Britain’s Covid vaccine drive-out has slashed death rate among over-80s: Elderly now only make up 40% of all victims – down from two-thirds at peak of the pandemic… but experts warn rapid spread of cases will cause trend to U-turn
- At the peak of the first wave of the coronavirus pandemic, over-80s made up two thirds of Covid deaths
- But this has dropped to just 40 per cent in recent months due to the success of the vaccine rollout
- However, experts warned deaths in older groups will rise as other groups get double jabbed
The proportion of over-80s dying from Covid in England and Wales has plunged following the launch of Britain’s vaccine drive, figures show.
At the peak of the first wave, the elderly made up to 68 per cent of all coronavirus deaths. But last month only 40 per cent of people succumbing to the illness were aged 80 or above.
Experts say the vaccine roll-out is responsible for the turnaround, with SAGE figures showing that 95 per cent of over-80s have been fully immunised.
But they warned the trend will shift back to how it was earlier on in the pandemic as the jab drive continues as more younger people are protected against the virus.
This could be further exacerbated by restrictions easing next week, with infections predicted to skyrocket to over 100,000 every day.
The third wave began in younger people, skewing death figures slightly – but now infections are ticking upwards in older people too, who still face a greater risk of dying.
It comes after Britain yesterday recorded 63 Covid deaths in the highest daily toll since March.
The link between people getting infected and being admitted to hospital and dying has been weakened by the vaccine but not completely severed.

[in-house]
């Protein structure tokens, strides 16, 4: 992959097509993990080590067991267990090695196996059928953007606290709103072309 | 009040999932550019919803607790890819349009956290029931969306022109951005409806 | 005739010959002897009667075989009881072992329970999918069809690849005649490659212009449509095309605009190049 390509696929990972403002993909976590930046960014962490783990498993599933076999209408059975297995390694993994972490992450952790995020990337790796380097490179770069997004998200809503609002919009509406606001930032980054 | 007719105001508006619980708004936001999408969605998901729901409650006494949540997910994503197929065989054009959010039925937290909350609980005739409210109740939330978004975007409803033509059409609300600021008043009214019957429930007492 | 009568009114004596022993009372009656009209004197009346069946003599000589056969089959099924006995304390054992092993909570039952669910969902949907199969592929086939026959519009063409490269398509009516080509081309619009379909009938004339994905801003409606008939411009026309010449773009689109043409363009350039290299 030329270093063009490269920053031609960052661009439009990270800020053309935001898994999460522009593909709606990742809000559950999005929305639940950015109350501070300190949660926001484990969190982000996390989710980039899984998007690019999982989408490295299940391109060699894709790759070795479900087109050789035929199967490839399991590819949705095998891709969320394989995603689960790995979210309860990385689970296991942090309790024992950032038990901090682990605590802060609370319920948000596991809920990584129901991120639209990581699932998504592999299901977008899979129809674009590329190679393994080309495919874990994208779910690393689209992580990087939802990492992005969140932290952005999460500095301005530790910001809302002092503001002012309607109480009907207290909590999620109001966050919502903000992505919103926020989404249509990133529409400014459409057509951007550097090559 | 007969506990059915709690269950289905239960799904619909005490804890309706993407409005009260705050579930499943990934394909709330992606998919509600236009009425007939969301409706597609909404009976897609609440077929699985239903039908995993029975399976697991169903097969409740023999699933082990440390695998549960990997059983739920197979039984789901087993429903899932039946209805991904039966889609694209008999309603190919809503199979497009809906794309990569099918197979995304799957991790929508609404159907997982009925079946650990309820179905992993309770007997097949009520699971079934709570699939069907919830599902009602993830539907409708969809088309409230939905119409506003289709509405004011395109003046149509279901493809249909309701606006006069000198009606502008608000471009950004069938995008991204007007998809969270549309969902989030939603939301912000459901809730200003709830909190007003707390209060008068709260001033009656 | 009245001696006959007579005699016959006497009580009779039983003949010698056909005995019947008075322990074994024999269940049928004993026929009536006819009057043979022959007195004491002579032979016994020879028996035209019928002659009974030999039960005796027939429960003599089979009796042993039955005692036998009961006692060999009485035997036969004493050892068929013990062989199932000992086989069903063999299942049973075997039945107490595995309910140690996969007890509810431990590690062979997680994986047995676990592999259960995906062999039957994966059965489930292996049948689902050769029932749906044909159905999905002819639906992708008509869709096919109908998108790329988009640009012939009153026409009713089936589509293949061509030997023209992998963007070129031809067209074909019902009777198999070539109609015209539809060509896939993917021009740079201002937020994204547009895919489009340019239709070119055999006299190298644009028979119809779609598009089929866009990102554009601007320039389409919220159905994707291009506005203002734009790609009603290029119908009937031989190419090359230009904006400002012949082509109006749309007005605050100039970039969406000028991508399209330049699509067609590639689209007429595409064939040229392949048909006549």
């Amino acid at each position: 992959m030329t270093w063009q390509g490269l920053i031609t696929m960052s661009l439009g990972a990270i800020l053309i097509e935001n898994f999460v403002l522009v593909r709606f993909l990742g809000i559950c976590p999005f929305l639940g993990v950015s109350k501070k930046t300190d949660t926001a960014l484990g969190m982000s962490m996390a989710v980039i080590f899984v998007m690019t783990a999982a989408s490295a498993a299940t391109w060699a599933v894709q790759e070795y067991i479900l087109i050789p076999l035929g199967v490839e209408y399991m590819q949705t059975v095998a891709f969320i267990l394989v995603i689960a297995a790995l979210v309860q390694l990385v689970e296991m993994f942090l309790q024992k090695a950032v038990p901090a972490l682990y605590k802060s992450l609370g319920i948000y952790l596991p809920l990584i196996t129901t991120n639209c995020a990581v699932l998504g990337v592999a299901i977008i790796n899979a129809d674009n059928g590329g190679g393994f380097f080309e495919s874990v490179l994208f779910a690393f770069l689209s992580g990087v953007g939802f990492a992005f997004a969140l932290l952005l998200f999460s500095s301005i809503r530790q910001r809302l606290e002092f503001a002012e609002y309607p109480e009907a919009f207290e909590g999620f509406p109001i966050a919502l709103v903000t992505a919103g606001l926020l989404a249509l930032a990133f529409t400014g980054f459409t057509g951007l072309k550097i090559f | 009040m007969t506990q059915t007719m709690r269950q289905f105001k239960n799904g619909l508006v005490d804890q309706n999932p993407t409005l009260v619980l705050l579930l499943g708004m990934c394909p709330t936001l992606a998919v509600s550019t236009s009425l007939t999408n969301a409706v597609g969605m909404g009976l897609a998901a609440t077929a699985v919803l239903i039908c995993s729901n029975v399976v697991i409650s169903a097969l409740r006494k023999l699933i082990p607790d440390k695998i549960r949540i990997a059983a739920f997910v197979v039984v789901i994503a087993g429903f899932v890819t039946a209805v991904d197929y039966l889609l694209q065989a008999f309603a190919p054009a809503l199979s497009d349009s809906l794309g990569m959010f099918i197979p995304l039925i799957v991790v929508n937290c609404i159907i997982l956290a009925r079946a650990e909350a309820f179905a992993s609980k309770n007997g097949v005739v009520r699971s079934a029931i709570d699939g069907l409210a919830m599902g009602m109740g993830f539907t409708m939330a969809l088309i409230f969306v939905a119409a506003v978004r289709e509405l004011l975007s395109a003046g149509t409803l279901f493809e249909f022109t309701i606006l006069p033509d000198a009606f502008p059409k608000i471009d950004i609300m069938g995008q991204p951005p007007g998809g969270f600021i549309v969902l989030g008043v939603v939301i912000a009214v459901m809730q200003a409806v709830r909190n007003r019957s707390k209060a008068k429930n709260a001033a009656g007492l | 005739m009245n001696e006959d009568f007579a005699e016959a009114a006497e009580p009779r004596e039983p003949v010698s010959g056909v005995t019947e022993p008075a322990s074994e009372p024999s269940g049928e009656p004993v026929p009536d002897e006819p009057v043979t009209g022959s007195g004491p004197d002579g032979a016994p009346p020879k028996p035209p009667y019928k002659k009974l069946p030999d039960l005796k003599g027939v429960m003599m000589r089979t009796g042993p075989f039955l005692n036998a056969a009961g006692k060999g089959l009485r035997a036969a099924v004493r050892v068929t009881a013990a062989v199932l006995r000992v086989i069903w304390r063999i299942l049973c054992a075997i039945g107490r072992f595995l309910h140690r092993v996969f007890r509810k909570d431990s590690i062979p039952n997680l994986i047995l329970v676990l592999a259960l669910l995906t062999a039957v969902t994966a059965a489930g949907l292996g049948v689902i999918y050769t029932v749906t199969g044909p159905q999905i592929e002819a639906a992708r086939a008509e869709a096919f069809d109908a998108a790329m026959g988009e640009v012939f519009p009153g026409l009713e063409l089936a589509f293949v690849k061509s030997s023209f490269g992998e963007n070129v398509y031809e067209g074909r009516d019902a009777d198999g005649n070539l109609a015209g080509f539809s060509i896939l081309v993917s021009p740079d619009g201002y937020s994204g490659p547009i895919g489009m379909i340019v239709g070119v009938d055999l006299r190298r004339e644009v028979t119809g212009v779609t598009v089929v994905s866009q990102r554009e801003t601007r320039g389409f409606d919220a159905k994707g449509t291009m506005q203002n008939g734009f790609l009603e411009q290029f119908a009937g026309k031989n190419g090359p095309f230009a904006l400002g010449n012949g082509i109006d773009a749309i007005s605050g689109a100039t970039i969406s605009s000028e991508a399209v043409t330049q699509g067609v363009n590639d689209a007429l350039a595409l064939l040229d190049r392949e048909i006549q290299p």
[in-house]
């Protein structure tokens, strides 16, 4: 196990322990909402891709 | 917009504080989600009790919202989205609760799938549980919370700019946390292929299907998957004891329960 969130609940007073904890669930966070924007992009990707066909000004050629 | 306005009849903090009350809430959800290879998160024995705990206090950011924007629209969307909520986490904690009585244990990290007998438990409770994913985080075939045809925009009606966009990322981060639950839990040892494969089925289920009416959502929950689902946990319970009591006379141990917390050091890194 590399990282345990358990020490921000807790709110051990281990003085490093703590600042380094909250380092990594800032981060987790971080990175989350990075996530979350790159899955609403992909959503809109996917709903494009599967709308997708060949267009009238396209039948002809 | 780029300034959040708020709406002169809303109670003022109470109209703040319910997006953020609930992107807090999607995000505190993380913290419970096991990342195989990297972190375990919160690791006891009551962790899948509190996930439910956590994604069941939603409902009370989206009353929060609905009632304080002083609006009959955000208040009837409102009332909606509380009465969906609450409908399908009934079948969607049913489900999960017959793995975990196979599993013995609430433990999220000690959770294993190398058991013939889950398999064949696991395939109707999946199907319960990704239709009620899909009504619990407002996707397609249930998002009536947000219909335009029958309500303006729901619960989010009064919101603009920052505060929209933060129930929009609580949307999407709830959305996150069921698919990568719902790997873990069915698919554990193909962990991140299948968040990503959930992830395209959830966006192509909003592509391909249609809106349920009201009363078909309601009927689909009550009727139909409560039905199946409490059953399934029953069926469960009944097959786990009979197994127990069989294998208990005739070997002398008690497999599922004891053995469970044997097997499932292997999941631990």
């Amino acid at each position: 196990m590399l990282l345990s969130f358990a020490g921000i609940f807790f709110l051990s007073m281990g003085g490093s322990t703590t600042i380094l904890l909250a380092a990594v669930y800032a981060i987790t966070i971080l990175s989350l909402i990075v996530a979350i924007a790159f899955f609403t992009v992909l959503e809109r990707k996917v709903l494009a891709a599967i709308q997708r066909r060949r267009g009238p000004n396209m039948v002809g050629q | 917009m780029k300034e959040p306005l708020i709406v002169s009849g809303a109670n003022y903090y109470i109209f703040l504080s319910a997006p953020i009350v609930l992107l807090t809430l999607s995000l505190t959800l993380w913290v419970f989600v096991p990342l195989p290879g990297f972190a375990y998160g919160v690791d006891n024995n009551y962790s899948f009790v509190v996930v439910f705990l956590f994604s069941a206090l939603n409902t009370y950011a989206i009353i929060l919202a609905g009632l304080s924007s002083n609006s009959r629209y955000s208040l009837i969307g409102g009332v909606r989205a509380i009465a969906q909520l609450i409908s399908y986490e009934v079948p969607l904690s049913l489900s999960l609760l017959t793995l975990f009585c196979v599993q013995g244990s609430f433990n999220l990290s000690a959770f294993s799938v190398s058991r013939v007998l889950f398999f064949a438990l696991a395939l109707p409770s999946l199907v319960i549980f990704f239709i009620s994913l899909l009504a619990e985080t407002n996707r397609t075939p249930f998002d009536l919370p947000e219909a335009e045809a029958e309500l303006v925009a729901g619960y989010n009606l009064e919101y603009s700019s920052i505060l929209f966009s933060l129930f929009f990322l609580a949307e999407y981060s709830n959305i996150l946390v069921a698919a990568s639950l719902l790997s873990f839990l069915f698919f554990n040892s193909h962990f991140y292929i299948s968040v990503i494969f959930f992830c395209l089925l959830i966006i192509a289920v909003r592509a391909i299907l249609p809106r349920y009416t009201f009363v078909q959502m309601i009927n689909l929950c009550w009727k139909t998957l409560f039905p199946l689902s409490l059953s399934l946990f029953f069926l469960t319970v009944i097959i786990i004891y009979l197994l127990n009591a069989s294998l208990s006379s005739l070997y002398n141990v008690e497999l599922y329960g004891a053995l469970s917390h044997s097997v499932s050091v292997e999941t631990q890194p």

At the peak of the first wave last March, more than two thirds of Covid deaths in England and Wales were among the over-80s. But since the beginning of the year, the proportion of people in the age group dying from the virus has been trending downwards, making up as little as 40 per cent of deaths in recent weeks
This graph shows the proportion of people who catch Covid that are dying from the disease by age group. At the beginning of the pandemic, the risk was around 10 per cent (0.10) for over-75s, but was as low as 2 per cent (0.02) for those aged 65 to 74. The rate has fallen markedly among older people since the vaccine roll-out began in January, but the risk of dath is still higher for over-65s
The number of people dying daily from Covid jumped 63 yesterday, an 80 per cent jump from the 35 recorded seven days ago and the highest daily rise since March. Despite the uptick in deaths, they are still significantly lower than levels recorded in the first and second waves, when infections were at the same level as they are now.
Latest Government figures show 87.5 per cent of all over-18s in the UK have received one dose, while 67.1 per cent of the population are fully immunised. A total of 46million first doses have been administered in the UK, while 35.3million people have received both doses